As I’m writing this, we sit under a palapa (roof made of palm tree leaves) to protect the computers from the tropical downpour in the jungle surrounding the Mayan ruins of Palenque in Chiapas. The howler monkeys seem to have taken refuge somewhere as well, we can’t hear their Jurassic Park – style utterings any more.
Typically for the Snailtrails team, we didn’t take the straight route from Oaxaca, where we spend a week-end witnessing the “Dia de los Muertos” celebrations. We first made our way through the mountains down to the Pacific coast, to a famous surfer spot by the name of Puerto Escondido. It’s a very relaxed place, especially during the low season, still untouched by large developments. A day on the beach is exactly what we need after a strenuous drive down a narrow, curvy and steep mountain road.
With new strength, we set off towards San Cristobal de la Casas, in the heart of Chiapas, the most distinctly indigenous state in Mexico. Chiapas was in the news in the mid-1990s during the Zapatista rebellion, which was crushed rapidly by the army. Today, many villages still have signs near the road, informing travelers that they are entering autonomous and rebellious Zapatista country. In practice though, a heavy army presence, including numerous military check-points, is the only tangible sign that this is a part of the country where indigenous peoples try very hard to preserve their lifestyles, sometimes violently.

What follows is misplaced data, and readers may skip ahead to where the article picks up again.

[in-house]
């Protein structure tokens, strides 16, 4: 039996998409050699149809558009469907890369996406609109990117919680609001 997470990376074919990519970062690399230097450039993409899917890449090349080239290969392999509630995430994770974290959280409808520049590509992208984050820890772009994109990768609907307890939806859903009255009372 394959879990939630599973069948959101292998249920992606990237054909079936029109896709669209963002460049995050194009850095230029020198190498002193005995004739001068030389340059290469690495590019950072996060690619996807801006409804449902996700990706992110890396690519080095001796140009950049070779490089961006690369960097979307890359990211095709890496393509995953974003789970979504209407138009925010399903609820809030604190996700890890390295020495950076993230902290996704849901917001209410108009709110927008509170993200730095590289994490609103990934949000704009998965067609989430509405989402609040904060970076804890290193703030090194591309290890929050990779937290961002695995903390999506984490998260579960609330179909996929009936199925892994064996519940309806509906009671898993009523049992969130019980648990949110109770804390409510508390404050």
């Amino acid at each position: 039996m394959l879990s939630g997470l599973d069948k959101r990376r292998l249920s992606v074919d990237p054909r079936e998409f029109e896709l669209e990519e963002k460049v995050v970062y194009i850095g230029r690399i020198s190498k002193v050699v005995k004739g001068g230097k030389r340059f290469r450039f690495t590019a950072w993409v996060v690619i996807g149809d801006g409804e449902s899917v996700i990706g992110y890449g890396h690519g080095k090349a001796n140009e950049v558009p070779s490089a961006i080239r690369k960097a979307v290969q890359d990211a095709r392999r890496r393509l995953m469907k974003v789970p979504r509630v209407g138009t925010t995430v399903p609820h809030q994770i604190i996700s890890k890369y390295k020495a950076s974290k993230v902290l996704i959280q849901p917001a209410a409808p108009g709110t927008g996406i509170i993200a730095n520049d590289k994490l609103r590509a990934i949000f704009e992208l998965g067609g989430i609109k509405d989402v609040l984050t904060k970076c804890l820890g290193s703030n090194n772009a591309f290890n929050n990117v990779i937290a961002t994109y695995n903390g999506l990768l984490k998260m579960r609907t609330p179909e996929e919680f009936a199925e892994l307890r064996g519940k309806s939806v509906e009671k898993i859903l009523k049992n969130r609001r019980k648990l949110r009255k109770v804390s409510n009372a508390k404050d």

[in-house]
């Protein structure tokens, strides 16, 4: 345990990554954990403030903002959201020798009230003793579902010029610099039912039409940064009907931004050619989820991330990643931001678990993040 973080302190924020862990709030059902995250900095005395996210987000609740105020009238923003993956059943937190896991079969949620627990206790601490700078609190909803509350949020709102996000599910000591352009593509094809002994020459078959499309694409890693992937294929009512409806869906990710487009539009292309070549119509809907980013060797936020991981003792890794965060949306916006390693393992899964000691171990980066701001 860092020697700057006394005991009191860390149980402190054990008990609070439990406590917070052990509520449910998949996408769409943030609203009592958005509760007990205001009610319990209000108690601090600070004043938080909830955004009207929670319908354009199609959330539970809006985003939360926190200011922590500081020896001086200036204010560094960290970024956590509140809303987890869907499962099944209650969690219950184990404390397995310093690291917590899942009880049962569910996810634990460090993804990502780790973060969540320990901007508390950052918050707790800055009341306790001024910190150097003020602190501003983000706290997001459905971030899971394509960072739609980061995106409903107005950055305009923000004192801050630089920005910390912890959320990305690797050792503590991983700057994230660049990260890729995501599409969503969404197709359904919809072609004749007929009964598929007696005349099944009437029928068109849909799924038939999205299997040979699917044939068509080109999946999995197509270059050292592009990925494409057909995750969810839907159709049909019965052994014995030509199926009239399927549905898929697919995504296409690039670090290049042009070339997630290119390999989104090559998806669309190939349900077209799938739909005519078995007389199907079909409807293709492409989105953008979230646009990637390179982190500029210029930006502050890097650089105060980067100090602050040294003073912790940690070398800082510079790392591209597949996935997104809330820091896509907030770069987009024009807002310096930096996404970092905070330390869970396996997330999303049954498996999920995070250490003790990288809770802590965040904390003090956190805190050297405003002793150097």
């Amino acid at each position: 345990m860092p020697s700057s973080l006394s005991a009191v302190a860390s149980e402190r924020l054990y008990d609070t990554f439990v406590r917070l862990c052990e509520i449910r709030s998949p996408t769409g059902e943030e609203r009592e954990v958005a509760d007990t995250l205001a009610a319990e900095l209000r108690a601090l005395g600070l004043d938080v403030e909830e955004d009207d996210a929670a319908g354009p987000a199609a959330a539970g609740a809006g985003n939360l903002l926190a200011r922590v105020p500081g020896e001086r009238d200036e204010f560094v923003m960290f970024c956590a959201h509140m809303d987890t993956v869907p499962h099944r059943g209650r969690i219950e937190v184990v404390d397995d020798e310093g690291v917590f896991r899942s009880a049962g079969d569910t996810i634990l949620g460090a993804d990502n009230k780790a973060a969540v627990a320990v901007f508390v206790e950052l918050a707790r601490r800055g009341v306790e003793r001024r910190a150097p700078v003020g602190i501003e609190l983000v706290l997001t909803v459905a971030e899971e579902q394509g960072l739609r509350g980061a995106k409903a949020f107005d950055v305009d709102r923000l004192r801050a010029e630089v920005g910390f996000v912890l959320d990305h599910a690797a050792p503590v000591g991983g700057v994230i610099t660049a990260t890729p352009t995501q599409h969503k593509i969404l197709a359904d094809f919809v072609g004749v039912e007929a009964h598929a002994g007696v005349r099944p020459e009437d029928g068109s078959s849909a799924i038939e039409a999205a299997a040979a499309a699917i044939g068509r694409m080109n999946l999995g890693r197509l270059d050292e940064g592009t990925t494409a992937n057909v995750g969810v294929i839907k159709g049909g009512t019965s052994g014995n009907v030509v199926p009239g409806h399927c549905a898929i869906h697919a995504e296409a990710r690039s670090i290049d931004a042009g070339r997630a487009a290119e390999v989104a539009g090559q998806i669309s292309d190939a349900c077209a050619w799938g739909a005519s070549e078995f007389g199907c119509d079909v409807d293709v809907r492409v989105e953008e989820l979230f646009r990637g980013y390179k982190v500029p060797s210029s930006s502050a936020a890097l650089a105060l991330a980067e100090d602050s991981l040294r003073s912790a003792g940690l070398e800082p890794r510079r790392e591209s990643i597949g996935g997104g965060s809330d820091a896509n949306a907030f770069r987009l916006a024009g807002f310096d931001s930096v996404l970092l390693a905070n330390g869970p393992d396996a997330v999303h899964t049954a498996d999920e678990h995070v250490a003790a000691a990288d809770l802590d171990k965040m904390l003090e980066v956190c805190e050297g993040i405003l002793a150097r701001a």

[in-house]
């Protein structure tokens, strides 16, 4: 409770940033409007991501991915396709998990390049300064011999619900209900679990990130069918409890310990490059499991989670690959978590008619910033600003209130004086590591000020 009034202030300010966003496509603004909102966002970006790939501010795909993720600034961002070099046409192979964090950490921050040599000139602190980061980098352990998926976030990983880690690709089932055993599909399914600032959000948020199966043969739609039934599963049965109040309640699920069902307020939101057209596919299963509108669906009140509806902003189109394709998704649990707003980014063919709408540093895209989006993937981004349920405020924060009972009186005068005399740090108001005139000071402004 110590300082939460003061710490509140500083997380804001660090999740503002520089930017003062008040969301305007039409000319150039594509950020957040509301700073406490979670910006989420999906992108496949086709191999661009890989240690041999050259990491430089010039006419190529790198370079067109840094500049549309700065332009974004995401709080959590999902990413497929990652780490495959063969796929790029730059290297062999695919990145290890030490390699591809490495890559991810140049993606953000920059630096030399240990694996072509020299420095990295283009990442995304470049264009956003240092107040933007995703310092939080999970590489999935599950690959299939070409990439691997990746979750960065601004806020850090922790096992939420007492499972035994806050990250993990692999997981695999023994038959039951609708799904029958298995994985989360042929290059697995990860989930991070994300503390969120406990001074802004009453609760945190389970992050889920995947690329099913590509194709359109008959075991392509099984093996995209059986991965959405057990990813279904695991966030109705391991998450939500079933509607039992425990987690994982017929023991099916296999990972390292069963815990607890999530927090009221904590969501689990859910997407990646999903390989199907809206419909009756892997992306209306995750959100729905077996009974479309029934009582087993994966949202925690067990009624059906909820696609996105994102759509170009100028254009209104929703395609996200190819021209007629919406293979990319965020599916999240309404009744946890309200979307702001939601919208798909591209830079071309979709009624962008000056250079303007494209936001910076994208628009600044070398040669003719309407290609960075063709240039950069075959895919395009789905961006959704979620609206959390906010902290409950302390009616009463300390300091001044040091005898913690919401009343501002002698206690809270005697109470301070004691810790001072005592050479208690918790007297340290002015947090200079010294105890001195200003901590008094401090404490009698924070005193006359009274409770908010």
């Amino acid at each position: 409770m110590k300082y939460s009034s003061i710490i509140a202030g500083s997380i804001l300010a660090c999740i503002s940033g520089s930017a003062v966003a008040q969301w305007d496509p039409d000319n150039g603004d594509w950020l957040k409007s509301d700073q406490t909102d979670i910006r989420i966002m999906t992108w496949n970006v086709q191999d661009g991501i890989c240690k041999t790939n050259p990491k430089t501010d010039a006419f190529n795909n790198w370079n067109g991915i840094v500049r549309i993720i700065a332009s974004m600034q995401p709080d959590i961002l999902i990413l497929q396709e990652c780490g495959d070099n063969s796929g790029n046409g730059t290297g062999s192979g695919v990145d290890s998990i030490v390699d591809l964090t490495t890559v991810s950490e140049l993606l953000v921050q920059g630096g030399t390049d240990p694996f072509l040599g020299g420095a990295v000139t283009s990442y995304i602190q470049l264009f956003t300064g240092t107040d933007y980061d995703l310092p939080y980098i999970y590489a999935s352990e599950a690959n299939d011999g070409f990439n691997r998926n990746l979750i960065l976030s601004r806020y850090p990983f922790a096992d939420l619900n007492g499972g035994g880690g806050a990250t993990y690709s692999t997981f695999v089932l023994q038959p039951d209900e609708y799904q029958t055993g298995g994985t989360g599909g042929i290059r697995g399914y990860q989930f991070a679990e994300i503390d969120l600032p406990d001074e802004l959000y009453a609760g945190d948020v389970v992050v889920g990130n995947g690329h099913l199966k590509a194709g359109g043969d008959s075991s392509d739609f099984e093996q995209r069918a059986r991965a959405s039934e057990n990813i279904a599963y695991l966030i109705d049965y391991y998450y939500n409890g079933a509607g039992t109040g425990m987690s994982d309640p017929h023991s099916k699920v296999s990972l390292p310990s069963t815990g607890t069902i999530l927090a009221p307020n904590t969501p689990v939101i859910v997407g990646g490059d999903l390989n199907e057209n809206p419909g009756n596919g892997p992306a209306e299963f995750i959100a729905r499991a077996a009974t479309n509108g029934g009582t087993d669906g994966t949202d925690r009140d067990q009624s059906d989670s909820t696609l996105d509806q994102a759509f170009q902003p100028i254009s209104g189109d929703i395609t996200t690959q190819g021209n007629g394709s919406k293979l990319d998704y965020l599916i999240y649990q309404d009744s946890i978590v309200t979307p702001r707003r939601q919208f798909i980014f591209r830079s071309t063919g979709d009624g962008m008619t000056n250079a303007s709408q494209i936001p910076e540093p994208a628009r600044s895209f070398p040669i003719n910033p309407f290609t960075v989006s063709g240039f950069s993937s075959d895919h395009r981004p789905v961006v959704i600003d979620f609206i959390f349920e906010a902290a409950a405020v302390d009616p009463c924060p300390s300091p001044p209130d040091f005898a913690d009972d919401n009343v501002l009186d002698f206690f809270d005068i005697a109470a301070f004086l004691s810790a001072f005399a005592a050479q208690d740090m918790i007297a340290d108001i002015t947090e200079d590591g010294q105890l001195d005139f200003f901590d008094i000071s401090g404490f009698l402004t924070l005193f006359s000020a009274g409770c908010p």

San Cristobal itself, in contrast, has all the tourist facilities: hotels, restaurants, handicraft vendors and shops, supermarkets – as well as a small Zapatista protest camp in front of the cathedral. An indigenous rock festival compensates for the slightly “gringo” atmosphere with songs in ancient Mayan tongues.
The jungle really is a new experience, one that we were very much looking forward to. During our descent from the highlands, the landscape became lusher and greener by the hour, the air warm and humid. Banana trees replaced pines, street vendors offered coconuts, the sinuous road turned into a green tunnel through the thick forest. It’s in such an environment that we explored Palenque, one of the largest known Mayan cities. Surrounded and mostly overgrown by the jungle, the site makes the visitor feel like an explorer, and scenes from Indiana Jones movies come to mind.
Palenque has been an excellent introduction into our own Mayan exploration, which we intend to pursue in the next couple of weeks, in Chiapas, in the Yucatan peninsula, and in Northern Guatemala, where the visit of Tikal should be a worthy conclusion.